“That’s a unique challenge for us right now. Since we are a relatively unknown, new start-up entity in this mature space in Kentucky, we are initially focusing on letting everyone we can know we are here and are out there. Get the word out, spread it, and remember the name!
We’ve recently finished a very successful project for Paducah Tilghman High School so that work speaks for itself. When you succeed at a large-scale, community-oriented project, that work ripples outward. We’re just beginning to reap the reward of recognition among that sector, and I’m excited to see what’s next.”
We asked Donald Shively, Superintendent of Paducah Public Schools, what set AFP apart from the other GESCs they could have worked with.
“We had a gut feeling that our school facilities needed some work, but AFP came to us with an honest, thoughtful, and precise plan for improvement. It gave us the confidence to not only proceed with the improvements but to have the certainty that those improvements would actually benefit our operational bottom line, making the work effectively pay for itself.”
Stewart continues that thought. “We are no strangers to the Paducah Public School systems. Using and supporting long-term clients with integrity is a key element in deeming ourselves worthy in this market space. People like to buy from people they know. The fact that our reputation precedes us means we’re doing something right. Our principals Baccus, Russ, Mark, David and J.P. are well known for a reason.”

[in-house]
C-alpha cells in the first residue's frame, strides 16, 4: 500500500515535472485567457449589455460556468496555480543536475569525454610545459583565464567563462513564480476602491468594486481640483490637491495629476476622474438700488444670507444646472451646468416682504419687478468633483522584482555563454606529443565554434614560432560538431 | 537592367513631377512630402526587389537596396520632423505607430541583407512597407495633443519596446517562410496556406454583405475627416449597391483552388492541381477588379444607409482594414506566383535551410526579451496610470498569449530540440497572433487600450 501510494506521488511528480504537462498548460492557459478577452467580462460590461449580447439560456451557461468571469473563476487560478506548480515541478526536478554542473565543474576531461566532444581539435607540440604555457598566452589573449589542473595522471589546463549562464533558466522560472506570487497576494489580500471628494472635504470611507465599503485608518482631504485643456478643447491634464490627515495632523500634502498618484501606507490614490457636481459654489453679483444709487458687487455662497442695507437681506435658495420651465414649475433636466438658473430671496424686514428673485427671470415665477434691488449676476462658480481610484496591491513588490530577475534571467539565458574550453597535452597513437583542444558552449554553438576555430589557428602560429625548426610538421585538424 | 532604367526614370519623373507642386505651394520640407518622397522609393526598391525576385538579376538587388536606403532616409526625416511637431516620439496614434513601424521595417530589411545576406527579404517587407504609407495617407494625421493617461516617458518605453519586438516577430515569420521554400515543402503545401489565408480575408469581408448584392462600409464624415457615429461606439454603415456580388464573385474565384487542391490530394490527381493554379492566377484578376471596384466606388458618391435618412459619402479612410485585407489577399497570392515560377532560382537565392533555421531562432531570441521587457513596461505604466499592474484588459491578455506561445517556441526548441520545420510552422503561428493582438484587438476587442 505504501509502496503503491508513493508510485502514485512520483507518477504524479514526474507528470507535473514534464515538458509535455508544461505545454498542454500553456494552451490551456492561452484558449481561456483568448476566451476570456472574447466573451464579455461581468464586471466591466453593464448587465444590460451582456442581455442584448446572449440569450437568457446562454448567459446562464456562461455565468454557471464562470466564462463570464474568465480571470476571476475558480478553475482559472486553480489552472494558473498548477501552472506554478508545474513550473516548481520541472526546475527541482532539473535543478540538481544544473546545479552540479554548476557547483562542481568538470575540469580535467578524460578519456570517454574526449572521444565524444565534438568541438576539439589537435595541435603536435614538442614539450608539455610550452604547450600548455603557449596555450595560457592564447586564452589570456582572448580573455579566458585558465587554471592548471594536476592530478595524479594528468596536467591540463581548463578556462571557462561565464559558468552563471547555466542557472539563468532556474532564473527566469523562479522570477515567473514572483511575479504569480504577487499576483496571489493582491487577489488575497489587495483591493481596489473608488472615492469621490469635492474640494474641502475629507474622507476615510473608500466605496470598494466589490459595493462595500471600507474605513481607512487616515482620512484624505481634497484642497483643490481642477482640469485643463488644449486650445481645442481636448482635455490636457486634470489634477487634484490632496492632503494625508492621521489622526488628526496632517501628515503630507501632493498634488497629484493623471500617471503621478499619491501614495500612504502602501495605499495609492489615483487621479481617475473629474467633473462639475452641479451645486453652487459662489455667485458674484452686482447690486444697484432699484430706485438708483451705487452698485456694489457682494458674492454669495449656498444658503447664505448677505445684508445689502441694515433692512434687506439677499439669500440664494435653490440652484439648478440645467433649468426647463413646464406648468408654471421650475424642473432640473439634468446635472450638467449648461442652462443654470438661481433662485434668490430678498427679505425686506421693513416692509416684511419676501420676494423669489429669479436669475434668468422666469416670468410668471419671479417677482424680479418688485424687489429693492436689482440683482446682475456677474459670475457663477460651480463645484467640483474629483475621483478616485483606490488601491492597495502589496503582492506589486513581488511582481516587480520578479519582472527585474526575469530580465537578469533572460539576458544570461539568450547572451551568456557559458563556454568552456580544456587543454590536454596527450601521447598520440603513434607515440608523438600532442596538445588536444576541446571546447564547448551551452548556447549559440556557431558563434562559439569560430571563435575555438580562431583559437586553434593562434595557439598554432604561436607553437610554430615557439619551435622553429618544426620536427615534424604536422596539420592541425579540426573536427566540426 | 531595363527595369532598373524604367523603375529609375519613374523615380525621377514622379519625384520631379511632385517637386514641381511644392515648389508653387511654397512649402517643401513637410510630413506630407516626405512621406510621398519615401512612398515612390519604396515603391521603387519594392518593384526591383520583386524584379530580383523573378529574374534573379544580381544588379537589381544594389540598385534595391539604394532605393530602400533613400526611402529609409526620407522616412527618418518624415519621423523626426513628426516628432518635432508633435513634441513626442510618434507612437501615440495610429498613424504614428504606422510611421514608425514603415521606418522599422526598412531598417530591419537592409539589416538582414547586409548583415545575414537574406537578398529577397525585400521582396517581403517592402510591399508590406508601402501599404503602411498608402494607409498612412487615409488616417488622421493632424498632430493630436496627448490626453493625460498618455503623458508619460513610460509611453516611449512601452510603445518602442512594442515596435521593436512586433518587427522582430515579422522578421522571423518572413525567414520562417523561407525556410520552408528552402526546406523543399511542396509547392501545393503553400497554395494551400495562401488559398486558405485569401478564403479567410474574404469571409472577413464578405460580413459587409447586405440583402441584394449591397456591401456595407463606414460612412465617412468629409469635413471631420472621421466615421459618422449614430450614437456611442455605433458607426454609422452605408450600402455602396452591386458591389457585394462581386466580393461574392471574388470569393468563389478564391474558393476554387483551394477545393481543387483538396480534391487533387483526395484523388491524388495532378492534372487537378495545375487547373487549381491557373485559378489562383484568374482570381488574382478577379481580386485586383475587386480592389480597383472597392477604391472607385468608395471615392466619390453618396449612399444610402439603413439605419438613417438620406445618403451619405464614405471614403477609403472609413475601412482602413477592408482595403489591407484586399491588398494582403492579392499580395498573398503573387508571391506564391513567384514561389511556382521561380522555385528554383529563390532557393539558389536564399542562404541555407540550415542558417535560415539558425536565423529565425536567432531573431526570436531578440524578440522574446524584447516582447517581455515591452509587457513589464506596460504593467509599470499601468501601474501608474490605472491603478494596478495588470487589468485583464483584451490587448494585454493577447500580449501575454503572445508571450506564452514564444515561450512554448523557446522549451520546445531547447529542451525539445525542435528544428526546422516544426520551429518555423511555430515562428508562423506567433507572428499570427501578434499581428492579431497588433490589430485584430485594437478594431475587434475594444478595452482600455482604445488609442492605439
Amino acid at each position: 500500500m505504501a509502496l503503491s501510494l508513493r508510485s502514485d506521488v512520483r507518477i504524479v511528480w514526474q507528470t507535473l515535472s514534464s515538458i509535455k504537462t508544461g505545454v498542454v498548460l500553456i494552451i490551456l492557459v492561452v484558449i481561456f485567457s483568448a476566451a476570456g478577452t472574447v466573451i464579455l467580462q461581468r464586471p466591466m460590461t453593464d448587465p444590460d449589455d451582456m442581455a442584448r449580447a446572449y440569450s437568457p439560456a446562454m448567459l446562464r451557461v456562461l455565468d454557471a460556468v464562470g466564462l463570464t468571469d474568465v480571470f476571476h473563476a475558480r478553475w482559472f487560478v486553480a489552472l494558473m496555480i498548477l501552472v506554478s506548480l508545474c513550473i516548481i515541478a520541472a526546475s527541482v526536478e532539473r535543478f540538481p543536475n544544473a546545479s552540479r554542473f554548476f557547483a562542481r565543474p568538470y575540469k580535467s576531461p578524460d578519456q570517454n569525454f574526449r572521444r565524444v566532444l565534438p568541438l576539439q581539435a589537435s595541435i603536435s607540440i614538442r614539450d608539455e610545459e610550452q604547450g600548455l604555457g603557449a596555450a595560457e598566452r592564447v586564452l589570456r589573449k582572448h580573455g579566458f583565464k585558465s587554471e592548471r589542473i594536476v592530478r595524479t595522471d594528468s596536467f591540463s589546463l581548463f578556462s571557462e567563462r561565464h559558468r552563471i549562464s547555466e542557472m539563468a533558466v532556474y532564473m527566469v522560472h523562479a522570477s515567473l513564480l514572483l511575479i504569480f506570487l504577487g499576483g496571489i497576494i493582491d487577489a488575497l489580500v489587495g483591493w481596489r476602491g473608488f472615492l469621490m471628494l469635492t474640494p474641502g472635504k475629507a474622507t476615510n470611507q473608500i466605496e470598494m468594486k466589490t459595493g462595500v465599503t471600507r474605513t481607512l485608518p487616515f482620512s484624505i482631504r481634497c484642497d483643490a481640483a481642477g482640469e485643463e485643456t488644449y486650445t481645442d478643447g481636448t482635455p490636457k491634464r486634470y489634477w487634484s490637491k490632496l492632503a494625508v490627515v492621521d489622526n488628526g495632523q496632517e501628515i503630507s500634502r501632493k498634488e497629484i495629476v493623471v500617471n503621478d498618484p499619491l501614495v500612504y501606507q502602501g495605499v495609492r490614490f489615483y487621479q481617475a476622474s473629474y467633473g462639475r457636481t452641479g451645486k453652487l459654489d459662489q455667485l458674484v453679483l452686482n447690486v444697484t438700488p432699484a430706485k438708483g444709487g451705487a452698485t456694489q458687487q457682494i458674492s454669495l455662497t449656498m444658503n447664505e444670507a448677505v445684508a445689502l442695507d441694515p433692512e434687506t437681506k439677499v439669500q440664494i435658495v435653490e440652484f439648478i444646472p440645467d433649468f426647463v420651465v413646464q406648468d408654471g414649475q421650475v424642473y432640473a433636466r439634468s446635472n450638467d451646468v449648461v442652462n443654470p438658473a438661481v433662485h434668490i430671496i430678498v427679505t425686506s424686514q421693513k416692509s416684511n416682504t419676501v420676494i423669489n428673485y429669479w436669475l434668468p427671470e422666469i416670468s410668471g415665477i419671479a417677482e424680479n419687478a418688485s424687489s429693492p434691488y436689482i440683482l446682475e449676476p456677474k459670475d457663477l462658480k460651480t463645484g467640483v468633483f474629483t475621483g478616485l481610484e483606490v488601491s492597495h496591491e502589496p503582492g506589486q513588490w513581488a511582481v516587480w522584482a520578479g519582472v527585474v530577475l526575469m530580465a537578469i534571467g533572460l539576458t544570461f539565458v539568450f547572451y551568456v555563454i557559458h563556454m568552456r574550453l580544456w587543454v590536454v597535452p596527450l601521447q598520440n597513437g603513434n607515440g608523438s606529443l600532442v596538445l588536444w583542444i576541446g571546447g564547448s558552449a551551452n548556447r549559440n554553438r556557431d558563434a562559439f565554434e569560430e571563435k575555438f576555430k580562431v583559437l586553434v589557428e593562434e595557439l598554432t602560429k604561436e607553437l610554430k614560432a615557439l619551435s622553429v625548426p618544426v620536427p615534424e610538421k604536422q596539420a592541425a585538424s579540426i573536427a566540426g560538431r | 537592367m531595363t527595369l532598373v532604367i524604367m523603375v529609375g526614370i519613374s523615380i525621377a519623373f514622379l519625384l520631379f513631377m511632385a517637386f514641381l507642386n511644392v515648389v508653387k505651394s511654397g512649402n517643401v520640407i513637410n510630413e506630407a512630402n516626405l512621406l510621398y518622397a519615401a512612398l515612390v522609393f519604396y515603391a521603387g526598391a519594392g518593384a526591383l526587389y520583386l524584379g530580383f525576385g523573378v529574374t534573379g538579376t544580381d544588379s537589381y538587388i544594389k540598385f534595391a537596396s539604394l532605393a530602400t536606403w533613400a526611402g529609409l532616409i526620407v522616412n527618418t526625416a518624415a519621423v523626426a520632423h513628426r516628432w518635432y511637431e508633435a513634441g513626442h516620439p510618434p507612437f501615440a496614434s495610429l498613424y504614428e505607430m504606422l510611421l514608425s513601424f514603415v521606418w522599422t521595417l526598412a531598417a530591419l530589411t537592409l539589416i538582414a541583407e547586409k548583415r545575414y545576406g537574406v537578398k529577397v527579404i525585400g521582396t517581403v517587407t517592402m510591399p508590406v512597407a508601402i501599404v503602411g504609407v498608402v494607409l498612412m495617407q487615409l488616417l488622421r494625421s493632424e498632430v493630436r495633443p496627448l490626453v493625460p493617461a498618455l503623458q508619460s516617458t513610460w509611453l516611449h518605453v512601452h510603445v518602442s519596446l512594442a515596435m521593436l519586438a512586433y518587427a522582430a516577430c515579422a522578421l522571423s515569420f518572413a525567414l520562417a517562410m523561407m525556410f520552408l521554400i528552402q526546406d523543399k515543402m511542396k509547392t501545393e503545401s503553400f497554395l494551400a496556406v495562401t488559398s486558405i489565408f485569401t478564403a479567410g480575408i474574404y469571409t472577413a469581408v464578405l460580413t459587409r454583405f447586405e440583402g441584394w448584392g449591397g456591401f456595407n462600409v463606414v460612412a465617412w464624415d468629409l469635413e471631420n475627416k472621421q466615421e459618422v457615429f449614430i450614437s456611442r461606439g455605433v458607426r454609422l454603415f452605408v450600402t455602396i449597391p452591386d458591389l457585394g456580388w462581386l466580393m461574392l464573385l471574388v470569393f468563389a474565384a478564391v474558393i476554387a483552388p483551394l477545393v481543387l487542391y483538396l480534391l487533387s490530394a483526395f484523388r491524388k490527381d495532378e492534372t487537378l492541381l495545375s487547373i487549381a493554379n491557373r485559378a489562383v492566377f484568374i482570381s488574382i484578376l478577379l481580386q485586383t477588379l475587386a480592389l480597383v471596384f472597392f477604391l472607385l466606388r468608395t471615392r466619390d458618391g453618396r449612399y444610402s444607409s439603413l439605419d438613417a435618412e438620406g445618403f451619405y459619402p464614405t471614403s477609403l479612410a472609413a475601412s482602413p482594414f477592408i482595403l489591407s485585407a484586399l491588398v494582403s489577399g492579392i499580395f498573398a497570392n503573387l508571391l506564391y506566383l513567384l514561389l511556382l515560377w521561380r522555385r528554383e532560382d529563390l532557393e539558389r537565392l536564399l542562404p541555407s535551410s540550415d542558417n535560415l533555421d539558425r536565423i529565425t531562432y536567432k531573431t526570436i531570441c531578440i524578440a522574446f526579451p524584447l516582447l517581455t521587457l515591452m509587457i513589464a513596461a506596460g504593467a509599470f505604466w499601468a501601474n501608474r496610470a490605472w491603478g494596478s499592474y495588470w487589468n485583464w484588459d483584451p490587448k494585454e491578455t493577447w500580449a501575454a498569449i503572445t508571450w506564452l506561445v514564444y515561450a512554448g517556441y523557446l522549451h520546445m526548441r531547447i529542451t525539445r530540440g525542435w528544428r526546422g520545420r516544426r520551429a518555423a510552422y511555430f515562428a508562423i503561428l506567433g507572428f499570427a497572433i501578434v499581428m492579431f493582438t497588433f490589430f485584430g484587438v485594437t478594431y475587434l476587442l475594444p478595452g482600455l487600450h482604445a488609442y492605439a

Business Development Doesn’t End with a Contract
Stewart doesn’t like it when he works with a sales manager only to never see their face again once they have his signature. There’s something deceptive about compartmentalizing your people so completely. That’s why he sticks with projects even after he’s finalized them.
“I’m involved in some capacity from inception to conclusion of all of our projects. From initial assessment, installation, construction, or fulfillment; I’m visible and available. I will also be involved in helping determine that the savings promised are being realized. As a business development director, I’m in the business of making promises. If I’m not there while the promises are being realized, then what good is my word?
Part of my job is to project manage and quarterback the overall development process internally, and educate the client on what to expect externally, then manage those expectations throughout the life of the client relationship. This strategy keeps it simple for the client and frees them from the burden of not knowing what we’re up to, or of whom to ask their questions.”
It’s All for the “Win-Win”
We asked Stewart what thrills him most about his job. “What drives me externally is seeing our clients get the much-needed improvements they need and gaining a sense of satisfaction by being an integral part of that success. This, to me, is the classic win-win scenario.
What drives me internally is being a part of a winning team that is grounded, but still pushes for solid growth by working with each other for our clients.
Beyond that, many of my coworkers and even some of our clients are people I can spend time with outside of work. The fact that we’re all on the level, and all serving the same community gives me a lot of satisfaction.
However, the thing that drives me the most, that I’ve worked my entire life for, is to be a part of the growth and success of a respected organization that serves our community and region. I can finally trade my 30+ years of wisdom and share it in a space that benefits the present and future. Guaranteed energy savings is a legacy more than anything.”
In Part 2: How We Keep Promises, we’ll explore project management by speaking to Philip Pursley, Senior Project Manager.